Graphics processors employ parallel engines that suit them for running the same processing chore on many data elements. For computers without a graphics chip, though, OpenCL also can employ that parallel execution strategy on ordinary multicore processors.

The 64-bit transition
Apple began its 64-bit transition years ago with the PowerPC processors it used before switching to Intel chips. With Snow Leopard, nearly the full suite of its software–Mail, Safari, Finder, iChat, QuickTime–become 64-bit programs.

ntel chips these days are 64-bit, but what does that get you over 32-bit chips? Briefly, it can let heavy-duty programs use more than 4GB of memory, improve performance by offering more chip memory slots called registers, and speed up some mathematical operations.

Moving to a 64-bit design doesn’t guarantee instant speedup, though. In one developer document, Apple states: “Myth: My application will run much faster if it is a ‘native’ 64-bit application. Fact: Some 64-bit executables may run more slowly on 64-bit Intel and PowerPC architectures.” One issue: the doubled length of references to memory addresses.

Apple encourages programmers to test their software to see if the 64-bit incarnation is faster. All Apple’s own applications that moved to 64-bit versions are faster, the company said.

The 32-bit kernel
However, the core component of Mac OS X, the kernel, is still 32-bit software by default on consumer machines such as MacBooks and iMacs. Apple has written it so that applications can handle more than 4GB of memory, though, and the kernel can manage it all.

In its developer document on 64-bit performance, Apple states: “Myth: The kernel needs to be 64-bit in order to be fully optimized for 64-bit processors. Fact: The kernel does not generally need to directly address more than 4 GB of RAM at once.”

Apple’s 32-bit kernel hits limits with very large amounts of memory, though. “Thus, beginning in Snow Leopard, the kernel is moving to a 64-bit executable on hardware that supports such large memory configurations,” its Xserve server line and Mac Pro workstations, the company said.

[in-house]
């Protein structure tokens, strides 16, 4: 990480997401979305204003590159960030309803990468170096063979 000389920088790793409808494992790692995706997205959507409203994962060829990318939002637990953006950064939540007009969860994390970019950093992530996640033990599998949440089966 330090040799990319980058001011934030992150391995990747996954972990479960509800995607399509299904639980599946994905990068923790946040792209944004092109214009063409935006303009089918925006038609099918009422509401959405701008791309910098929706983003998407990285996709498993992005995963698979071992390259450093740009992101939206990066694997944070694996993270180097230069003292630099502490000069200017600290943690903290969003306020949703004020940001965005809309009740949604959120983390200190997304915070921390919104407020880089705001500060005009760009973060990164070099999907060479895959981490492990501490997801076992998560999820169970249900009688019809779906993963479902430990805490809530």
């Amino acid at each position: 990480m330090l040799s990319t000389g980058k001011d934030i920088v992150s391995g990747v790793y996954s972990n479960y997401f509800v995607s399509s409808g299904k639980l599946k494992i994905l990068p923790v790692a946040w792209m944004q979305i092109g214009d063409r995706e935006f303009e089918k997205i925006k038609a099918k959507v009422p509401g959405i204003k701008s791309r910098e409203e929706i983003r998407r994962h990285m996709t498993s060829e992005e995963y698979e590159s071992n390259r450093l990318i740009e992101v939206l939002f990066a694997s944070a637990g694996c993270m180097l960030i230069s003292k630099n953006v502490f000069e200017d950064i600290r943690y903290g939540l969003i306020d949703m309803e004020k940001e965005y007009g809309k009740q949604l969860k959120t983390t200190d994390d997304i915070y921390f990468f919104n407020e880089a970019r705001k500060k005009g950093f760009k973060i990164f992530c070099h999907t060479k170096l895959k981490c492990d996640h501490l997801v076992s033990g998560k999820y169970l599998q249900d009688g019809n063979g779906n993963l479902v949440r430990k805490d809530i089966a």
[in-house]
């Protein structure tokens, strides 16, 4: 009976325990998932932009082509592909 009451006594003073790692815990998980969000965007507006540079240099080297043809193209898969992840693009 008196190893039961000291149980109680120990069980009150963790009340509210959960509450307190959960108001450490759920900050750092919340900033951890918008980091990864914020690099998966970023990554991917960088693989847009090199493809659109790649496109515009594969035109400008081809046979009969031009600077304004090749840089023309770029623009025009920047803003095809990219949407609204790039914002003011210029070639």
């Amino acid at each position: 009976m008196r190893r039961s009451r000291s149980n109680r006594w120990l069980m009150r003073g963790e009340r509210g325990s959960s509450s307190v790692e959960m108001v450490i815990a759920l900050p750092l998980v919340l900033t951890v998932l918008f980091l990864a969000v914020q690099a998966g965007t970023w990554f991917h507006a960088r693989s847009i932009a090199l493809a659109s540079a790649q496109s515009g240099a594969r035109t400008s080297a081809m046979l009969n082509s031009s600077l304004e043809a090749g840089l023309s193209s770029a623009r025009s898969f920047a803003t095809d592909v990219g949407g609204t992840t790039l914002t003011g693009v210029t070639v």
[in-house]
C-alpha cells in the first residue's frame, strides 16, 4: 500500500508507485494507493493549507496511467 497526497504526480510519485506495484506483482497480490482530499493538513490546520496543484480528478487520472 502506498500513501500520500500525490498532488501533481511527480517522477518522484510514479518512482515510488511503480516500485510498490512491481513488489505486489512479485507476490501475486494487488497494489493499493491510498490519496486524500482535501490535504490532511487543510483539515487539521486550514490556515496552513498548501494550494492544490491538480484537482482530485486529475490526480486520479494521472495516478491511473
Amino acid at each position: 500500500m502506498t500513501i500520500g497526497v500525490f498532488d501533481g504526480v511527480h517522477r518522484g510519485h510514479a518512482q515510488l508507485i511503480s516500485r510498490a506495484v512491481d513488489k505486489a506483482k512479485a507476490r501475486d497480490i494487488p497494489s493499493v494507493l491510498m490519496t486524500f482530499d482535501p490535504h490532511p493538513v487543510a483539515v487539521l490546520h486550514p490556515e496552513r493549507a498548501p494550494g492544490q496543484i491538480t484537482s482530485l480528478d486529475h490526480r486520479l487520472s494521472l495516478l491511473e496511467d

The tricky aspect of moving from a 32-bit kernel to 64-bit kernel is that drivers–software that let the operating system communicate with devices such as printers, video cards, and hard drives–must also be 64-bit. That’s not so bad when it’s a hardware device under Apple’s control, but it’s harder to move the full collection of third-party devices with their own drivers.

Apple argues it’s not hard to make the jump, though. “As a driver developer, you must update your drivers with 64-bit binaries. Fortunately…many drivers ‘just work’ after changing the compile settings,” the company said in a reference document.

This all may sound very low-level, but for programmers, Apple actually is working at a higher level than most. That could be an asset since many attempts to embrace parallel programming imposed more demands than most programmers were willing or able to handle.

And attracting programmers is key. Ultimately, Apple’s deeper technology moves such as Grand Central Dispatch and OpenCL will be a success only if the company can get other developers to use them.